Brooks designed the Lynnwood, WA Police Department’s award-winning fleet graphics in 1996. The white cruisers, after retiring from the Lynnwood Police Department, became pool cars used by other city departments. The police department doesn’t want the planning department, for example, driving a black-and-white. By not having black-and-whites, the police department doesn’t have to worry about repainting the vehicles before they hit retirement.

When creating a highly visible police car—whether it’s painted primarily one color or two, Brooks reminds that graphics are key. They determine whether your police car will be more or less visible or recognized as a police car. Police graphics need to be highly visible and highly readable.

Some graphics designers tend to forget this easy principle and make layouts too busy. They add too many colors, too many lines and hard-to-read text. There is no purpose to being attractive if no one can read a design from a reasonable distance.

In the fleet graphics business since 1974, Ric Sisi, a designer and owner of Suburban Accents Inc. (www.suburbanaccents.com), has seen many trends come and go. “The trend to go ‘back’ to a black-and-white color scheme seems to have been generated by everyone going to a solid white design with different graphics on the sides,” he said. “There are only so many designs, and only so much a graphic can do.”

The police chiefs with whom Sisi has spoken want to be able to recognize their patrol units at a multiple-jurisdiction operation. With all-white cars, they can tell the differences among cars by the designs on the sides.

Many chiefs are considering solid colors other than white, said Sisi, whose company specializes in designing, manufacturing and installing vehicle lettering. Dark blue, silver, burgundy and black seem to be favorites. Chiefs returning to black-and-whites are looking at different combinations of two-tones: all black with only a white driver’s door; driver’s and passenger door in white; hood, roof, deck lid and doors in white; fenders only in black, etc.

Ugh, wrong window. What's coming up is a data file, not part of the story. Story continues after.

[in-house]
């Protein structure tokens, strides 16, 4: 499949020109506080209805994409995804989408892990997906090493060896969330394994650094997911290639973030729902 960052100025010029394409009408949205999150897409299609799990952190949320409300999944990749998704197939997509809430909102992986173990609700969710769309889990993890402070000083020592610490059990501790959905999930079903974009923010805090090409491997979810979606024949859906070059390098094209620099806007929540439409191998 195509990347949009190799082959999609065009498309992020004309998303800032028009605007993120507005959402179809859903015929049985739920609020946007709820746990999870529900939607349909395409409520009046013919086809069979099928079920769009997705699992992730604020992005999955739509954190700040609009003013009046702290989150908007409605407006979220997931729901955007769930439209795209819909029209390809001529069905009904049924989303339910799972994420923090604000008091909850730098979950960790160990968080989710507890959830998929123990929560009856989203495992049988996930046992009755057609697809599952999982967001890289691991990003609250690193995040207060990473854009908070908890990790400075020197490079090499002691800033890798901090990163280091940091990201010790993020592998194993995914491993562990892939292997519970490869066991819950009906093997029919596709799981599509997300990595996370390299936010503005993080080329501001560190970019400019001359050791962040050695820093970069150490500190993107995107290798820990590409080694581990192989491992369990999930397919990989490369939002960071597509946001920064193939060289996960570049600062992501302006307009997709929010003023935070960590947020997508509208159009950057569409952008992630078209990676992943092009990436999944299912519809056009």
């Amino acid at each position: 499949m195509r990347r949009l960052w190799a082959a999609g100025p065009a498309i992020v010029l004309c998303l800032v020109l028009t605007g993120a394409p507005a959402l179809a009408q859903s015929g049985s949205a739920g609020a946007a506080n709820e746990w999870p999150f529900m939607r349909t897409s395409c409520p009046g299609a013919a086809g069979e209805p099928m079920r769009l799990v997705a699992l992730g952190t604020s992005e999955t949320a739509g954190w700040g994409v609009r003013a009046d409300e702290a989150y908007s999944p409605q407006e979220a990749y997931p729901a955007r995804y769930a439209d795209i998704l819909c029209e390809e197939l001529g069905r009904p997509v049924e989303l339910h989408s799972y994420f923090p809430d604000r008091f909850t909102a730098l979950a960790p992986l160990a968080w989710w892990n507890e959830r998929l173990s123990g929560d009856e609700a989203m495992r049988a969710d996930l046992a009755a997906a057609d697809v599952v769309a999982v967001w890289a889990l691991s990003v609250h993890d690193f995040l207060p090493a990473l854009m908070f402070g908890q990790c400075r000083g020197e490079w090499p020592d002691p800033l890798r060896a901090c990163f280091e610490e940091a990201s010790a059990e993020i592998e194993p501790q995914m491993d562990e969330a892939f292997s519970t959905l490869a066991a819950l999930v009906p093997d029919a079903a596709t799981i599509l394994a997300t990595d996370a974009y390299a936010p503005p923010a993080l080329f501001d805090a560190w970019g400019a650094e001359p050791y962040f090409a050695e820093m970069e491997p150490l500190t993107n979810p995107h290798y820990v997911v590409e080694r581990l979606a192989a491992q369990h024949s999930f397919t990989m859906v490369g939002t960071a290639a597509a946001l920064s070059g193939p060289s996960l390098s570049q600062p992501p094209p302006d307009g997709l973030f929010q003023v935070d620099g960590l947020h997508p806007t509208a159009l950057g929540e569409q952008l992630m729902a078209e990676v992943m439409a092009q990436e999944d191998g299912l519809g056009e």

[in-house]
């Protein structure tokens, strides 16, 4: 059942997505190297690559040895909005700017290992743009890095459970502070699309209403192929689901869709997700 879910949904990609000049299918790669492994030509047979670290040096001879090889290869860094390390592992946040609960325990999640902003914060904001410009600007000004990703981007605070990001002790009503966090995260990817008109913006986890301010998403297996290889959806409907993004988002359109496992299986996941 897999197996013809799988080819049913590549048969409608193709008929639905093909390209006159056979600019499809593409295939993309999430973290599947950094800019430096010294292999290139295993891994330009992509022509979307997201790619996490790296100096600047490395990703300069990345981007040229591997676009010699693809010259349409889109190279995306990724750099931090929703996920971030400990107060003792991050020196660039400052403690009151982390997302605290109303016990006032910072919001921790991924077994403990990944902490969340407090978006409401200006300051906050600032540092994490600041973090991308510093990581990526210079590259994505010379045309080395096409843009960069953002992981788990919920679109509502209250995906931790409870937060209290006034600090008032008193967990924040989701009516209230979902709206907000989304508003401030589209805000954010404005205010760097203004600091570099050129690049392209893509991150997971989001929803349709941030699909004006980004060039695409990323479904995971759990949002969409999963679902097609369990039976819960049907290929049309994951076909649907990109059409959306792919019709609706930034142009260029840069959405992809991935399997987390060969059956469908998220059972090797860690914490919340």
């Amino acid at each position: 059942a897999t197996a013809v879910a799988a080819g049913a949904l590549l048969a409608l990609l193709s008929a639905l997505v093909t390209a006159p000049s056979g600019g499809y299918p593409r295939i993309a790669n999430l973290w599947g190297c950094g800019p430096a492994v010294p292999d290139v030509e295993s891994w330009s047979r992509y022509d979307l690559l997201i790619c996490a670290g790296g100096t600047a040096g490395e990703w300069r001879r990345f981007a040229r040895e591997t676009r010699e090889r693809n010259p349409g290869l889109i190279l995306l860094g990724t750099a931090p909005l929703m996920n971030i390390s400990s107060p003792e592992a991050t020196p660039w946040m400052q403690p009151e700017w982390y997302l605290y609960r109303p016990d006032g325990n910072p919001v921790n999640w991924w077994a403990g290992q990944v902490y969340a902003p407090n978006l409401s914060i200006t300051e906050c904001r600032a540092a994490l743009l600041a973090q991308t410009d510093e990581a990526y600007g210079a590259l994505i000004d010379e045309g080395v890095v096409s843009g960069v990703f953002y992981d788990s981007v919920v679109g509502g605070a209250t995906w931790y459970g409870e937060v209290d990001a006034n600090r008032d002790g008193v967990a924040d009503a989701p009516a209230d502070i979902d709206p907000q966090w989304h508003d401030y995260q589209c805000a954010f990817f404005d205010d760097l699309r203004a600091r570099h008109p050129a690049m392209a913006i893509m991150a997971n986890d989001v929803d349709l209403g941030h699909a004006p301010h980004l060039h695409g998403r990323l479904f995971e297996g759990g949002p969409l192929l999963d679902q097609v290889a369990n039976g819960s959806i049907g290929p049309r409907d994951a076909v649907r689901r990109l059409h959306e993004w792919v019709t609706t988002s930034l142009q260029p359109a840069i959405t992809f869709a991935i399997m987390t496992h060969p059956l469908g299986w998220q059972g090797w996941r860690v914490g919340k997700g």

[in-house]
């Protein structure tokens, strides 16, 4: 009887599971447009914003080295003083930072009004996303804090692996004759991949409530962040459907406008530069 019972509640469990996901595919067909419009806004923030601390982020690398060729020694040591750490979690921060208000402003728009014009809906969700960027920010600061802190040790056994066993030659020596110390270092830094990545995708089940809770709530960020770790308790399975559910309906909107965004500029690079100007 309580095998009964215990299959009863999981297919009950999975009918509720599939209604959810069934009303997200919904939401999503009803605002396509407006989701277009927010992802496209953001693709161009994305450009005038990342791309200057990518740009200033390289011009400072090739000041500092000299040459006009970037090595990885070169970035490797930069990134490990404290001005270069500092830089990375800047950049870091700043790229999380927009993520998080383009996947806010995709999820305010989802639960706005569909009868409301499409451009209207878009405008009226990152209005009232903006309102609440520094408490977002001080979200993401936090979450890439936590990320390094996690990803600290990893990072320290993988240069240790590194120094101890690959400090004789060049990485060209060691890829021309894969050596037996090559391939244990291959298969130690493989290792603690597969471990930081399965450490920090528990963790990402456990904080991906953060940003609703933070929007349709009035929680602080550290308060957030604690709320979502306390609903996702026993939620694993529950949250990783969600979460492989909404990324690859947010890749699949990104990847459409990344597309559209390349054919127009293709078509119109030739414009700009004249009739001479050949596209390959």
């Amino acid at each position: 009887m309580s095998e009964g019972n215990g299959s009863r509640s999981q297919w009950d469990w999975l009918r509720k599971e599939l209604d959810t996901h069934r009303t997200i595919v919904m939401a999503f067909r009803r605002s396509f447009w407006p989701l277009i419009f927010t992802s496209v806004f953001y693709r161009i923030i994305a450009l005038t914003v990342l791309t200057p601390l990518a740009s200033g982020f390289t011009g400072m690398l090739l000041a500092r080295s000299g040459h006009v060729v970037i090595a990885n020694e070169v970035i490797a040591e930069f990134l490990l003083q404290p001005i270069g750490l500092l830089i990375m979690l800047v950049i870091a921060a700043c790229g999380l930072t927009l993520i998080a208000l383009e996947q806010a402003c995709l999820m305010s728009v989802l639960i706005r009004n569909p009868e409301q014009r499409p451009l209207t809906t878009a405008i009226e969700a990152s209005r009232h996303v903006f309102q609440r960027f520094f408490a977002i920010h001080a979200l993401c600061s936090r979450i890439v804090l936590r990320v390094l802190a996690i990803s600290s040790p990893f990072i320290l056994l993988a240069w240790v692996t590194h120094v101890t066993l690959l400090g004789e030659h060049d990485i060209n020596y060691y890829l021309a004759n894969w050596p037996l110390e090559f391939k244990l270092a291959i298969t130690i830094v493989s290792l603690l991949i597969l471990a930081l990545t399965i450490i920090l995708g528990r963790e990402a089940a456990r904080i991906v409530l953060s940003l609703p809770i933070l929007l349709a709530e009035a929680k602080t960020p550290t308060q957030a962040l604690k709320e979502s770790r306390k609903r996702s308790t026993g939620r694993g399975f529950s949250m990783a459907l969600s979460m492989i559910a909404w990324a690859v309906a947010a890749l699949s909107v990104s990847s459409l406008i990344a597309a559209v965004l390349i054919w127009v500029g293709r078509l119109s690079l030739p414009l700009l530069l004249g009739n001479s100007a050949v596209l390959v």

“They want to look professional and functional but not like everyone else,” he said. “The problem will be when they all go to black-and-whites, they will be the same as their neighbors again.” Sisi predicts the two-tone trend will reverse back to one tone in three to five years.

A new trend in marked patrol units in the not too distant future will be “a complete wrap,” he said. A vinyl wrap envelops the entire vehicle with any graphic, text or color. Although the cost to do this is more initially, once the vehicle is no longer being used as a cruiser, the vinyl can just be removed. A wrap can make any color of car black and white. Sisi has been creating wraps for buses, trucks, fleets and NASCAR racecars for more than a decade.

Today, decisions in police graphics and vehicle color schemes are individual agency choices—choices that maybe aren’t always as visible as black and white.

Rebecca Kanable is a freelance writer specializing in law enforcement topics. She can be reached at Kanable@charter.net.

Published in Law and Order, Jul 2006

Rating : 9.3